Israel: Netanyahu is pushing the pace in forming a government – Politics


Benjamin Netanyahu Is in a hurry. Even before President Isaac Herzog has officially commissioned him to form a new government, the winner of the Israeli parliamentary elections is already holding coalition talks with the party leaders of his right-wing religious bloc, quite informally, of course. His goal: He wants to return to the office of prime minister as quickly as possible. But even at the first meeting, Netanyahu has to realize that his partners will not make it easy for him – not on personnel issues, and not on content either.

Already started on Sunday Israel the round of conversations. Netanyahu met in a Jerusalem hotel with the leaders of the two ultra-Orthodox parties Shas and United Torah Judaism, as well as Bezalel Smotrich of the ultra-right Religious Zionists. Itamar Ben-Gvir once again claimed a special role. His party, called Jewish Strength, ran on a joint electoral list with Smotrich. He was still on vacation in the seaside resort of Eilat and only met Netanyahu separately on Monday at Tel Aviv’s Likud headquarters.

An arsonist’s charm offensive

Ben-Gvir is savoring the new role of kingmaker, which included a first photo together with Netanyahu on the occasion. In fact, Netanyahu had always kept his distance, but after the hour and a half conversation, Ben-Gvir seems to have come closer to his goal of becoming Minister for Public Security in the cabinet. In the meantime, he is not only demanding the post, but also special powers and financial resources.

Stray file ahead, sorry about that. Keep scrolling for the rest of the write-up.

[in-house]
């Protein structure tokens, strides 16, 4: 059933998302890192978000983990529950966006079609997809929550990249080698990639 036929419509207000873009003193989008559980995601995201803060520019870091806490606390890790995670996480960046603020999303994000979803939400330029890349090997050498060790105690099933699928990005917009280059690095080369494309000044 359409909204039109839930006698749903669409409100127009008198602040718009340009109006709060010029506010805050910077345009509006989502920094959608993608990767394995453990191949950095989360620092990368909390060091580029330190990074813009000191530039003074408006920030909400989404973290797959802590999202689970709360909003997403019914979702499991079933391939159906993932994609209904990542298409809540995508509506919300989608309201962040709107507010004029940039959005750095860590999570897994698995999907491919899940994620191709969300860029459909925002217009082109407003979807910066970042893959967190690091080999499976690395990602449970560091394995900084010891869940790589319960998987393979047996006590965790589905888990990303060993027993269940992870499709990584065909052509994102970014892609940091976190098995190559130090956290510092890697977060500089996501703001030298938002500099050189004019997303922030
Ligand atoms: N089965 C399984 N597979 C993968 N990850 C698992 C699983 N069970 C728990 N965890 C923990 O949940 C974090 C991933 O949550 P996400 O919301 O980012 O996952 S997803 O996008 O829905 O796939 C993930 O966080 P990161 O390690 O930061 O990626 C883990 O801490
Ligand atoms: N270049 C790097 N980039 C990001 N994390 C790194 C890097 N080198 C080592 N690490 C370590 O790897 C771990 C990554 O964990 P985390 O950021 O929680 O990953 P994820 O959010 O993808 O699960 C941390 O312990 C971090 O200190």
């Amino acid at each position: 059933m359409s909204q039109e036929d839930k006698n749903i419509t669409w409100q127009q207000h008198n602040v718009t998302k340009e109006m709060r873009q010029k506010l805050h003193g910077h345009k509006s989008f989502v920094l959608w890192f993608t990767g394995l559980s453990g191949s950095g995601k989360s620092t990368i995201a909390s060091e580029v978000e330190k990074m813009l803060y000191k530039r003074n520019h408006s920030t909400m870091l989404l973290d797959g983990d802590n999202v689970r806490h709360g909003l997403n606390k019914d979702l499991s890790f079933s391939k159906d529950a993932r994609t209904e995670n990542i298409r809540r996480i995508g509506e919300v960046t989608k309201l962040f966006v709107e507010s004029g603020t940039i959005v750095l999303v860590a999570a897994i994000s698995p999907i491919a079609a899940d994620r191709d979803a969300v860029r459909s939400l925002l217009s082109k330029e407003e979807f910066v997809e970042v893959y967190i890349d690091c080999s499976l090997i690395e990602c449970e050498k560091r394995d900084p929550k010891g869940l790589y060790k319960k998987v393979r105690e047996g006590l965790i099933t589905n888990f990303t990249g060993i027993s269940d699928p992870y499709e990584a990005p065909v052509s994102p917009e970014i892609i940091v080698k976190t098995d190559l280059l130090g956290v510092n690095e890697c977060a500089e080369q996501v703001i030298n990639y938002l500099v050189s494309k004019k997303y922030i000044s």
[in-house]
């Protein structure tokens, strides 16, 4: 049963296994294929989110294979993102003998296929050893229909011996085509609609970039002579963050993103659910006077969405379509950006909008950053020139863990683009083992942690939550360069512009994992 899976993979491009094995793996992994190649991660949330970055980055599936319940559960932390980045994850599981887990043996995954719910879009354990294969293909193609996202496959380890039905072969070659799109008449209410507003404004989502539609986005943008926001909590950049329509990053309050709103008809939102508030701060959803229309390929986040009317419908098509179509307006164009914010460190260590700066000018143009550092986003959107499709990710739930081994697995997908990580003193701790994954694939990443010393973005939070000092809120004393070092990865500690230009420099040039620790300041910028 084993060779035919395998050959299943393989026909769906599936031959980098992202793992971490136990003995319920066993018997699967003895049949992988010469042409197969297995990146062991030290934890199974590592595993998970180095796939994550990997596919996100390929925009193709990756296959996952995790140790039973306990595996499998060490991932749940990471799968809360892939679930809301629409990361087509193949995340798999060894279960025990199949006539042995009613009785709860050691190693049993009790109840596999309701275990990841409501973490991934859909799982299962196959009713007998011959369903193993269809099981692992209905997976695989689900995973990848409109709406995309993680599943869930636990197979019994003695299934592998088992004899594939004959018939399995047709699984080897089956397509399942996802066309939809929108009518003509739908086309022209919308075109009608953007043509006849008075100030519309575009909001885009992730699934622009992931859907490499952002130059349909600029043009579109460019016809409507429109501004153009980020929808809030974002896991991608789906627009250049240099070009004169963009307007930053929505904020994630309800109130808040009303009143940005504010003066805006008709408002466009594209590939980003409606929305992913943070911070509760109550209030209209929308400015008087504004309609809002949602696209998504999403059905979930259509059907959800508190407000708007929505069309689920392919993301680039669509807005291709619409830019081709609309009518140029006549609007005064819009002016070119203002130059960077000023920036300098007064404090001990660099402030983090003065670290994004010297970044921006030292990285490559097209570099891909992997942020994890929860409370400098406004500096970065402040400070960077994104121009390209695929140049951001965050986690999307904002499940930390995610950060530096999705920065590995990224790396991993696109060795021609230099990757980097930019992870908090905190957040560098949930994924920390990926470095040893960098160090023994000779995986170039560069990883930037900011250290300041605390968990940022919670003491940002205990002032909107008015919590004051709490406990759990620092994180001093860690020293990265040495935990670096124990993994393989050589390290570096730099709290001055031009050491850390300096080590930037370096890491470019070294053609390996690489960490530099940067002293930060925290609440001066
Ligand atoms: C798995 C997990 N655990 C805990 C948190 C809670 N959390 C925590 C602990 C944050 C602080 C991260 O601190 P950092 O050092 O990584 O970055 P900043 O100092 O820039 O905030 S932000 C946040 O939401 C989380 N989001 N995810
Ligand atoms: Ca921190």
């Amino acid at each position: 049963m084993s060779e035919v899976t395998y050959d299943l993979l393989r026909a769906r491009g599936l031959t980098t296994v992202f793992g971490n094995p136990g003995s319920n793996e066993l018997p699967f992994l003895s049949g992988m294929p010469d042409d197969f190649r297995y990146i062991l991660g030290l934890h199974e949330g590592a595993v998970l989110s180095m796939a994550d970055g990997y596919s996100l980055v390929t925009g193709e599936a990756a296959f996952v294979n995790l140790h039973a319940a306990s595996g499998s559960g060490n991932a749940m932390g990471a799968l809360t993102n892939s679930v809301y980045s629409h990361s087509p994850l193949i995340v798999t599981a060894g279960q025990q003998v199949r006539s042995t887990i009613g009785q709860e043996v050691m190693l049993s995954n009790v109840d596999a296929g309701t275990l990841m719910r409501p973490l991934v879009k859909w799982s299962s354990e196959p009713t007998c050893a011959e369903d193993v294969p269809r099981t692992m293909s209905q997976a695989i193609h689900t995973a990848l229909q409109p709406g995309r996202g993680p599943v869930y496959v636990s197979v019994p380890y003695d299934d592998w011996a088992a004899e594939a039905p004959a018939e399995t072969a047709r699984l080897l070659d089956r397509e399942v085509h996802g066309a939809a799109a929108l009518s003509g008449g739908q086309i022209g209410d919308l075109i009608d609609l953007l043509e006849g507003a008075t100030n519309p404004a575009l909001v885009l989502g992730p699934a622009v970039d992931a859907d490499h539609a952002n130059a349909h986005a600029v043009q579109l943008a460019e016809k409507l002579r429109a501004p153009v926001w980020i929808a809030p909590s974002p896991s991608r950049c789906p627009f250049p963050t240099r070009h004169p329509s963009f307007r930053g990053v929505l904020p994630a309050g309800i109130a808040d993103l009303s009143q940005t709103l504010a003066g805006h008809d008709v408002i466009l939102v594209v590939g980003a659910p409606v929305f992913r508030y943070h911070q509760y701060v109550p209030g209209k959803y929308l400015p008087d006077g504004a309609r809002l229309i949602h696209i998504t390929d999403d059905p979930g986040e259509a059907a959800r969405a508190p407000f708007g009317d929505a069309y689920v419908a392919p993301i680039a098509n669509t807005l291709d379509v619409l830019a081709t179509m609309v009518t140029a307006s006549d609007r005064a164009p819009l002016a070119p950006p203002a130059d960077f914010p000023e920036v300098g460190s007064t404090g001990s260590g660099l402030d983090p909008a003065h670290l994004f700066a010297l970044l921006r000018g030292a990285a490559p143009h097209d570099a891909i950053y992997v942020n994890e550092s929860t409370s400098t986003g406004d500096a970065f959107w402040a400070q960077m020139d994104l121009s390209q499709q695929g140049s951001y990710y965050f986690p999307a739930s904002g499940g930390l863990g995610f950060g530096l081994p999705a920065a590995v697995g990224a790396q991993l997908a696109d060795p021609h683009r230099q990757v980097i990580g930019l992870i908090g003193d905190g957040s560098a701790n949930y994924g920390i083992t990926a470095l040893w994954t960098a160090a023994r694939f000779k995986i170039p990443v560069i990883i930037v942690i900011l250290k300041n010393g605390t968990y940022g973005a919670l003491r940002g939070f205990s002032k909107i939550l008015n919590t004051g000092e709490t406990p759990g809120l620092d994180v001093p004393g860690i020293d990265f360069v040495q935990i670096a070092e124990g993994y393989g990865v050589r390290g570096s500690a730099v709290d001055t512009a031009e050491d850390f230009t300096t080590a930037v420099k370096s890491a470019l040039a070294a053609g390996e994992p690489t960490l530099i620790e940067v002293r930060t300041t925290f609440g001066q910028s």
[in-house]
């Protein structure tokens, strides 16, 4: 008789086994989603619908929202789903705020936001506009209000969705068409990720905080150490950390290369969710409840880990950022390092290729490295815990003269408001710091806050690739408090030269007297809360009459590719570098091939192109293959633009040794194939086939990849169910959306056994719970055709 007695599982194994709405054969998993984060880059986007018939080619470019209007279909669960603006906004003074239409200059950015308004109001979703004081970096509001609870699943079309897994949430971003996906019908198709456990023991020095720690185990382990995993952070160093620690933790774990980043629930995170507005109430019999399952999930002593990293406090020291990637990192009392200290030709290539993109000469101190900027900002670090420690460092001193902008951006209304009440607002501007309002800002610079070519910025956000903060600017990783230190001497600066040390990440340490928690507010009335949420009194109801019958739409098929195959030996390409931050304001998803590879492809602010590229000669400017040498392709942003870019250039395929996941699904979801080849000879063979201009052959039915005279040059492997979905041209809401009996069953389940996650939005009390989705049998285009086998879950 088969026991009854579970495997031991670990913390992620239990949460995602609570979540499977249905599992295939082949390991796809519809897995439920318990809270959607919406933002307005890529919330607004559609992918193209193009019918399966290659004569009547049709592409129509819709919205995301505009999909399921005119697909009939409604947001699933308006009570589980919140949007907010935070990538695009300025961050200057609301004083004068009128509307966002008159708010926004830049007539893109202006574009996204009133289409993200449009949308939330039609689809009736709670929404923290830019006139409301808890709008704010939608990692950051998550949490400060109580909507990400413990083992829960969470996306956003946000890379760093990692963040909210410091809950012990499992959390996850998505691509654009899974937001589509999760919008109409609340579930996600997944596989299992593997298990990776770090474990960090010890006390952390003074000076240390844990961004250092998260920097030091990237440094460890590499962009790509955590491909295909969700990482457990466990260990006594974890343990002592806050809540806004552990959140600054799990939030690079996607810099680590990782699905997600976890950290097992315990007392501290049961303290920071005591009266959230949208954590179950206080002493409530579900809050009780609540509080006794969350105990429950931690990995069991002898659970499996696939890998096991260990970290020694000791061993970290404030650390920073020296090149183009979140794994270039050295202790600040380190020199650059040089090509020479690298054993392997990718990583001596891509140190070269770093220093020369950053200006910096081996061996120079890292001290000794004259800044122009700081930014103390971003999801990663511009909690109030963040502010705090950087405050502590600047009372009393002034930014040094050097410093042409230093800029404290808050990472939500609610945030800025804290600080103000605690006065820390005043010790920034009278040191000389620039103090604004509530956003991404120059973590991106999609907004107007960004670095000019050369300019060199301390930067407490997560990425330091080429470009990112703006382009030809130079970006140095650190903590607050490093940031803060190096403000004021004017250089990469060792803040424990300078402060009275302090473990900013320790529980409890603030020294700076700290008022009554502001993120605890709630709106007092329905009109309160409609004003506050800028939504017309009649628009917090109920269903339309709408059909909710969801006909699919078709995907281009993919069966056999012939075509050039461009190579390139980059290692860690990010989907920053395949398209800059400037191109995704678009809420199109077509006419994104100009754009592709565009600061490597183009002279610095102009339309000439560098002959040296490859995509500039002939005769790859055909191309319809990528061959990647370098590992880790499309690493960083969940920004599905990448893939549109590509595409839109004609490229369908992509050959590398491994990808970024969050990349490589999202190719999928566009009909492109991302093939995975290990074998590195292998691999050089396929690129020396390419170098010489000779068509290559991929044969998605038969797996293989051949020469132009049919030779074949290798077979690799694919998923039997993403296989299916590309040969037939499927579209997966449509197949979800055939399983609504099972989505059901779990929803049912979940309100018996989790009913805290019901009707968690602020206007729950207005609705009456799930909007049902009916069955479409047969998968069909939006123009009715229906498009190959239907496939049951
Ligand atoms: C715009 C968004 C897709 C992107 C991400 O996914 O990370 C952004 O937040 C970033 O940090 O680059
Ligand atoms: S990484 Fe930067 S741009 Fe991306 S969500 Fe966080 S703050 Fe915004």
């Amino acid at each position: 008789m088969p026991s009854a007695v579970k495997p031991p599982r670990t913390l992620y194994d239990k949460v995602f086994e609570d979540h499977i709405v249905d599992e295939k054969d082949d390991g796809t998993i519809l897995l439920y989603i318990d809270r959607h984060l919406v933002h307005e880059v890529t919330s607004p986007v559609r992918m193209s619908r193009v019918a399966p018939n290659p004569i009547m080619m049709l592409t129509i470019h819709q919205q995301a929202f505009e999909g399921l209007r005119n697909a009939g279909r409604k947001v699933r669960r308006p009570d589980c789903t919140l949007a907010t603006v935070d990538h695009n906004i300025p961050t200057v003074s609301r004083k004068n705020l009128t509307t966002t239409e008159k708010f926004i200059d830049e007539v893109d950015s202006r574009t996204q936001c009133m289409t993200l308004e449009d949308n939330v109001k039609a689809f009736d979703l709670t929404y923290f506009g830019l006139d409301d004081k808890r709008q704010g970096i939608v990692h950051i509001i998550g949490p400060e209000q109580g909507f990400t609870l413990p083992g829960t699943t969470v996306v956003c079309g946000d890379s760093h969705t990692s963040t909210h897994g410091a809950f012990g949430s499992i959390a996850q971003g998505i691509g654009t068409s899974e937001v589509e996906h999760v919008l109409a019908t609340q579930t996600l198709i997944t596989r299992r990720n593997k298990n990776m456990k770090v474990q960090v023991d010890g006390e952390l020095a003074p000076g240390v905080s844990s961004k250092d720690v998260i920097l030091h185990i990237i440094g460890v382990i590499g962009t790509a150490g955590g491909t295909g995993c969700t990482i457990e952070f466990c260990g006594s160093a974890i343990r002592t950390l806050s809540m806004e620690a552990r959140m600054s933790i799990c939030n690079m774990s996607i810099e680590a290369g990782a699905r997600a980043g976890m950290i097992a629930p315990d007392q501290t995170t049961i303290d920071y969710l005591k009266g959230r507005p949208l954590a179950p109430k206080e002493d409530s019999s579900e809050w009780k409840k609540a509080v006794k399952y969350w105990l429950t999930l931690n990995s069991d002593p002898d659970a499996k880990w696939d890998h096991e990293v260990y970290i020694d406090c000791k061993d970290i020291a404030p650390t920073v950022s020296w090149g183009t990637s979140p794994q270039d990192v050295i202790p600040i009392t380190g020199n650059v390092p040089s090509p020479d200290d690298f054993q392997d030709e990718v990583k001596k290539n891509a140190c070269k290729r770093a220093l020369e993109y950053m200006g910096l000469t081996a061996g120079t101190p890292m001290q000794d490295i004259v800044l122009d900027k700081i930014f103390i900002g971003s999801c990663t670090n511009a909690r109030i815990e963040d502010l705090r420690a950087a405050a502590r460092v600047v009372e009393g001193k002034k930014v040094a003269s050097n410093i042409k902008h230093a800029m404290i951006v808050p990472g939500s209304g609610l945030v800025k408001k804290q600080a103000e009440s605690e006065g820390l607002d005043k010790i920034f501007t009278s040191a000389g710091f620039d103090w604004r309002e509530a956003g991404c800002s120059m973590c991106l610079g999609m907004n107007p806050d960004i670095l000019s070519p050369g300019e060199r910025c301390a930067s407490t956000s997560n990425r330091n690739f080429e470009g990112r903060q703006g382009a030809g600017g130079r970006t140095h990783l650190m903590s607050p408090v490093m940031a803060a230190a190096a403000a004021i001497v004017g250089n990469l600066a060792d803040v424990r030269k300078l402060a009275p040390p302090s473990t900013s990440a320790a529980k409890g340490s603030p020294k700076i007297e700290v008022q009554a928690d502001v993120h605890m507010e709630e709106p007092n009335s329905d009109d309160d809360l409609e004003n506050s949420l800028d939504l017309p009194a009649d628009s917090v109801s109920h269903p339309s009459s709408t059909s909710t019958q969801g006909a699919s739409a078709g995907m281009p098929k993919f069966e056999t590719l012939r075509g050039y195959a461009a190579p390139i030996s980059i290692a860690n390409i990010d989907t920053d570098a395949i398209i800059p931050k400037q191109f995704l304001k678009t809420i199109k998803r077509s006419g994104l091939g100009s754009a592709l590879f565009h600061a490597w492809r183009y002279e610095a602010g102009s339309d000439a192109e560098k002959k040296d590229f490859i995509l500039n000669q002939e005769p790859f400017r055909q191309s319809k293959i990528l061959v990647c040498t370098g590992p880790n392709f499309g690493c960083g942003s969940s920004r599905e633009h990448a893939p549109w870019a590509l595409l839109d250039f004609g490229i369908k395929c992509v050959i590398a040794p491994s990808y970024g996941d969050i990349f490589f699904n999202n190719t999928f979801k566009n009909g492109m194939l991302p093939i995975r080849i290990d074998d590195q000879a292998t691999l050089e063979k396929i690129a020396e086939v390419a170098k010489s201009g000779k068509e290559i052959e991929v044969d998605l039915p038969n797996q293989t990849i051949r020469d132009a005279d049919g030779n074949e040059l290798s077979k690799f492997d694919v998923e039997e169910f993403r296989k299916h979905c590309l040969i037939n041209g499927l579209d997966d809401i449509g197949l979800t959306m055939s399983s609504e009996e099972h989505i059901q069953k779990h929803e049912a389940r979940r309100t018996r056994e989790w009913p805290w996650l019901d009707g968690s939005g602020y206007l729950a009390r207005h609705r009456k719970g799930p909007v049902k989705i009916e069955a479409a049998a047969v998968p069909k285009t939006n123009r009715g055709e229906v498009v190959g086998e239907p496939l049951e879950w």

He is now trying to allay reservations about his reputation as an arsonist and his convictions for incitement and support for terrorism with a kind of charm offensive. This is how he addressed an article for the much-read free newspaper Israel Hayom to “my brothers on the left” and assured in it: “I have matured, I have become more moderate and I have understood that life is more complicated.”

His partner Smotrich, who aspires to the Defense Ministry but is also being considered for the Treasury, is also reaching for central posts. Here and in other areas, conflicts could flare up with the religious parties who also want to see the strength they have gained converted into posts and influence.

According to media reports, a proposal by Netanyahu to speed up the negotiations was rejected by all partners. According to this, before the new government was sworn in, the future prime minister initially only wanted to regulate the allocation of posts and later negotiate the content. But no one seemed to want to rely on Netanyahu’s vague commitments or verbal promises.

Even Joe Biden called

Demands in terms of content, both large and small, now hail from all sides. For example, the ultra-Orthodox urgently want to reverse a special tax on sugary soft drinks and disposable plastic containers introduced by the previous government. Smotrich wants to ban football games on the Sabbath. Much more important, however, is the plan for a judicial reform that right-wing and religious people are striving for together. Among other things, decisions of the Supreme Court should in future be able to be overridden by a majority in Parliament.

Although it may be a while before a government is formed, Netanyahu is already enjoying regained status as a statesman. He received expressions of congratulations from all over the world, from Paris, London and also from Kyiv from the Ukrainian President Volodymyr Zelenskiy. But more important than anything else was the call from US President Joe Biden, who has a long but not always troubled relationship with Netanyahu. But now more than conciliatory words came from Washington, combined with warm greetings to the influential wife Sara. “We are brothers,” Biden told Netanyahu, “we will make history together.”



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